(director/writer: Jean-Pierre Jeunet; screenwriter: Guillaume Laurant; cinematographer: Tetsuo Nagata; editor: Hervé Schneid; music: Raphaël Beau; cast: Dany Boon (Bazil), André Dussollier (Nicolas Thibault de Fenouillet), Omar Sy (Remington), Dominique Pinon (Buster), Julie Ferrier (Elastic Girl), Nicolas Marié (François Marconi), Marie-Julie Baup (Calculator), Michel Cremades (Tiny Pete), Yolande Moreau (Mama Chow), Jean-Pierre Marielle (Slammer); Runtime: 104; MPAA Rating: R; producers: Frédéric Brillion/Gilles Legrand/Mr. Jeunet; Sony Pictures Classics; 2009-France-in French with English subtitles)
“Dripping with gooey crowd-pleasing sentimentality.“
Reviewed by Dennis Schwartz
The title is slang for“non-stop madness.” French filmmaker Jean-Pierre Jeunet (“The City of Lost Children”/”Delicatessen”/”Amélie”)directs another bright-eyed fantasy flick, that means well even if it left me unimpressed with its slick arty contrivances and displeased that it was dripping with gooey crowd-pleasing sentimentality that turned me off when the film turned out so jejune.Jeunet’s playful fantasy comedy involves some ragtag misfits attempting to take down a pair of rich and well-established rival heavily fortified weapons manufacturers, with the heavies being merely symbols and never brought to life in the dramatization as real dastardly people.
It’s written by Jeunet and Guillaume Laurant, who keep it loony and with arunning social commentary that’s cartoonish in its simplistic political statements–seeming to think that by just making the gesture to turn on arms dealers is enough to show it’s serious. The pic finks out when it comes to anything serious, as it turns to mere silly drivel without coming after these modern day ‘wealthy from blood money’ villains with any hard-hitting spoofs (and it’s also never particularly funny, which never bodes well for a comedy) that can damage their world status as legit capitalists. Aside from the important subject-matter raised, this popcorn film can be viewed as your usual brain dead commercial venture with nothing to say but one that happens to be artfully stylish giving it an arty pretense.
There’s good reason for our mild-mannered hero, Bazil (Dany Boon), to consider weapon manufacturers the enemy: a land mine in the Sahara Desert in 1979 killed his French Foreign Legiondad, leaving him to grow up in an orphanage; and, secondly, as an adult a stray bullet from a street shootout lodged permanently in his head while he was working as a clerk in a video store. Before he was hit the film buff was getting off on repeating Bogie’s dubbed-in French talk in “The Big Sleep,” which was of the few funny moments in the film. This mishap caused Bazil to nearly lose his life, to lose his home, his job, and, so to speak, his sanity. After being released from the hospital he becomes a homeless panhandler and is soon recruited by ex-convict Slammer (Jean-Pierre Marielle), who long ago narrowly escaped the guillotine, to come live in Max’s junkyard with his eccentric group of outsiders called the Micmacs. His new adopted family helps him get revenge on the rival French arms manufacturers, both of whom were responsible for his life’s misfortunes and both have their offices in Paris, as Bazil targets the stuffed-shirt body parts collector of historical figures, the old-fashioned arms dealer Fenouillet (André Dussollier), and, the cold-hearted collector of expensive cars, the modern arms dealer Marconi (Nicolas Marié). The wacko inventive dump-scavengers, called the Micmacs, include beside Slammer: a love-struck contortionist (Julie Ferrier),an energetic talkative Congolese ethnographer (Omar Sy), an inventor (Michel Cremades), a calculator (Marie-Julie Baup) and, their matriarch, Mama Chow (Yolande Moreau). Together they act as family in innovative ways to sabotage the irresponsible arms dealers at every turn until they cause the financial fall of each firm.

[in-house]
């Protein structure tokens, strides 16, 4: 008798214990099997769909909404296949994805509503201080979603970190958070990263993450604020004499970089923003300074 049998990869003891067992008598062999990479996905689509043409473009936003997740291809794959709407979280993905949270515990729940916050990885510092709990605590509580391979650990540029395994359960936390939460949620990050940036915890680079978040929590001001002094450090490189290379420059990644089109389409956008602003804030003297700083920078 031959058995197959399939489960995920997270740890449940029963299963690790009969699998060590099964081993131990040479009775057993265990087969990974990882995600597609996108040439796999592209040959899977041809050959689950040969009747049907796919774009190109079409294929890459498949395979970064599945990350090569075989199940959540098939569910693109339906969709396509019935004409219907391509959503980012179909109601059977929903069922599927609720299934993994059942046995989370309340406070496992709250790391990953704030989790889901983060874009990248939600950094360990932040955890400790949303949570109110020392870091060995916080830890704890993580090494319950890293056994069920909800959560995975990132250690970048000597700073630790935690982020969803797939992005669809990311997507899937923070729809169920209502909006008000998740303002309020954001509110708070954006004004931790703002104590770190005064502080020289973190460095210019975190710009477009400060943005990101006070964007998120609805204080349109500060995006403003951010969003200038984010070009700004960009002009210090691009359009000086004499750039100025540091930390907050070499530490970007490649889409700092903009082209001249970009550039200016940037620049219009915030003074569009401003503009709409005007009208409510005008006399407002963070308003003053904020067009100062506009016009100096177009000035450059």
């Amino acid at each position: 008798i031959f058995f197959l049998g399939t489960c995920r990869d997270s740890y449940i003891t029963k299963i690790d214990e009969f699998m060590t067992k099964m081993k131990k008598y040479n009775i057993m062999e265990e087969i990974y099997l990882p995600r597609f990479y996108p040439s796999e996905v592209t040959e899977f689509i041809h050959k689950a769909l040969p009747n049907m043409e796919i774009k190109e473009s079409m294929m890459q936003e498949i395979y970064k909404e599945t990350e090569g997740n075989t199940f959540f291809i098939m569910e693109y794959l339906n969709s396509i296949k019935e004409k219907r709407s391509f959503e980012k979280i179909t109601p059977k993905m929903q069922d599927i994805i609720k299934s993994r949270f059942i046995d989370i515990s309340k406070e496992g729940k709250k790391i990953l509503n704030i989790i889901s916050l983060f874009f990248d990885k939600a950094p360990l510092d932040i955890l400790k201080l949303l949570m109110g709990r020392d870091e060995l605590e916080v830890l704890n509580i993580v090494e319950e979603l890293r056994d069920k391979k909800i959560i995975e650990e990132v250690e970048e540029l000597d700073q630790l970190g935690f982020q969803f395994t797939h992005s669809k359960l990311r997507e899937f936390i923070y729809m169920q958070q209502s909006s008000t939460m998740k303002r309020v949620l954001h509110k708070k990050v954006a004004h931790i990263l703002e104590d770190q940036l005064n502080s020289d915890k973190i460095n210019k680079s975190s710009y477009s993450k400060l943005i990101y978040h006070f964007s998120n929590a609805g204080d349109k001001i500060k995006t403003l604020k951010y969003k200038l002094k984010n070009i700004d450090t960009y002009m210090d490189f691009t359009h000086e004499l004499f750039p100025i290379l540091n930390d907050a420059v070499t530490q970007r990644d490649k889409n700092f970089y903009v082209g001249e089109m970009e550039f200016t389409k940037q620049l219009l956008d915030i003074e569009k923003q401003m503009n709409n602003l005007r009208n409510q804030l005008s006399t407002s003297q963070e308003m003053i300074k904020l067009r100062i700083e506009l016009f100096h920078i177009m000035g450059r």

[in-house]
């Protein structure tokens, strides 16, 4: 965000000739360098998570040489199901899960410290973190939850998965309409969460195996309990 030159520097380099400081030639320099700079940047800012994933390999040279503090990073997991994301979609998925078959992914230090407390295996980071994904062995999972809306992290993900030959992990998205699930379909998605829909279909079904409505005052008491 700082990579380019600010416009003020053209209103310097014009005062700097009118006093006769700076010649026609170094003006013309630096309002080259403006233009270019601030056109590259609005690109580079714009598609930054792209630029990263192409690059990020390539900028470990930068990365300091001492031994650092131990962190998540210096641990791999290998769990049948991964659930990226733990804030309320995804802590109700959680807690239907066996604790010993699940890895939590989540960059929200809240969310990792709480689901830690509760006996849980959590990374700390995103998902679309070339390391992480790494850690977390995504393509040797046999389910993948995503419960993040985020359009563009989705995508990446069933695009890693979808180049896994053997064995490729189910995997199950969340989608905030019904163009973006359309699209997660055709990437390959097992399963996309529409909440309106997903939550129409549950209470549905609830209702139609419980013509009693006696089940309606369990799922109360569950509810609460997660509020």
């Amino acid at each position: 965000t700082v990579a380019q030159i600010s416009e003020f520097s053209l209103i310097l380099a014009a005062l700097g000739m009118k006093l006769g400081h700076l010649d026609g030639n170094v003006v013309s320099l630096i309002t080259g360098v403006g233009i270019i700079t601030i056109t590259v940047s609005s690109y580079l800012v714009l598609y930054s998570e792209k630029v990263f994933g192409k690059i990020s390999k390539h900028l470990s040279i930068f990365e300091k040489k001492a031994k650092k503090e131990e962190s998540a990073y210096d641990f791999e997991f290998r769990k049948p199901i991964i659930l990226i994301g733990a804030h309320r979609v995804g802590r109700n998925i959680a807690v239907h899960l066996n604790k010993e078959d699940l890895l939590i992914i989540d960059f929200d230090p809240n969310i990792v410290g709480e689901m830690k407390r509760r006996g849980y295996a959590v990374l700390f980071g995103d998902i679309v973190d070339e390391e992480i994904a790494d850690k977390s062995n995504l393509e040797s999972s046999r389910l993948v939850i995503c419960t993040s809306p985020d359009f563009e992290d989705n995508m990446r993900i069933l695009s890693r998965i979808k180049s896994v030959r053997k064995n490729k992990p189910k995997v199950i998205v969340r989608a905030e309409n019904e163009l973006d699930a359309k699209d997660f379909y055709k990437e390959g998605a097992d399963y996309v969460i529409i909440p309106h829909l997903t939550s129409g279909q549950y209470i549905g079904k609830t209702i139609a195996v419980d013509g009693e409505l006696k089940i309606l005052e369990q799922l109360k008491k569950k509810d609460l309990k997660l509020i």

The band of outsiders using disposable junk and gizmos in a creative warlike way for their political shenanigans, act like the American hippie Merry Pranksters– if they could ever be straight. The Micmacs band together in solidarity to show that if good people can unite they can defeat the forces of evil and greed, as the underdog social misfits cause humiliation to the big businessmen and knock the corporate arrogance out of these all-powerful politically connected venal firms who are held accountable by them for why the world is so violent. Of course, this simplistic and naive take on how to handle institutional crime is pure hogwash and not worth taking serious for even a sec as a way to handle it in the real world
If Micmacs reminds one of Mission: Impossible, Jeunet in interviews says that was his intention. Jeunet gives this schematic scenario his own bizarre signature touches in his set pieces, as the colorful oddball characters freely blow up things and cause all kinds of havoc; while the pic’s frenetic pace, its bright pop-art colors and its cartoonish story throws reality out the window in favor of Hollywood-like fantasies about good vs, evil. It’s all thin-sliced baloney, much like in Delicatessen, that’s served up cold in a slapdash comical way as it tries to remind one of the Chaplin and Keaton silents and of the more modern day humanist Tati and his social conscience comedies. How entertaining are its slapstick antics solely depends on one’s taste for such heavy-handed antics. I’m not a fan of Jeune, and had the same negative reactions to this unconvincing whimsical film as I did to his other films I took a pass on.
REVIEWED ON 8/21/2010 GRADE: C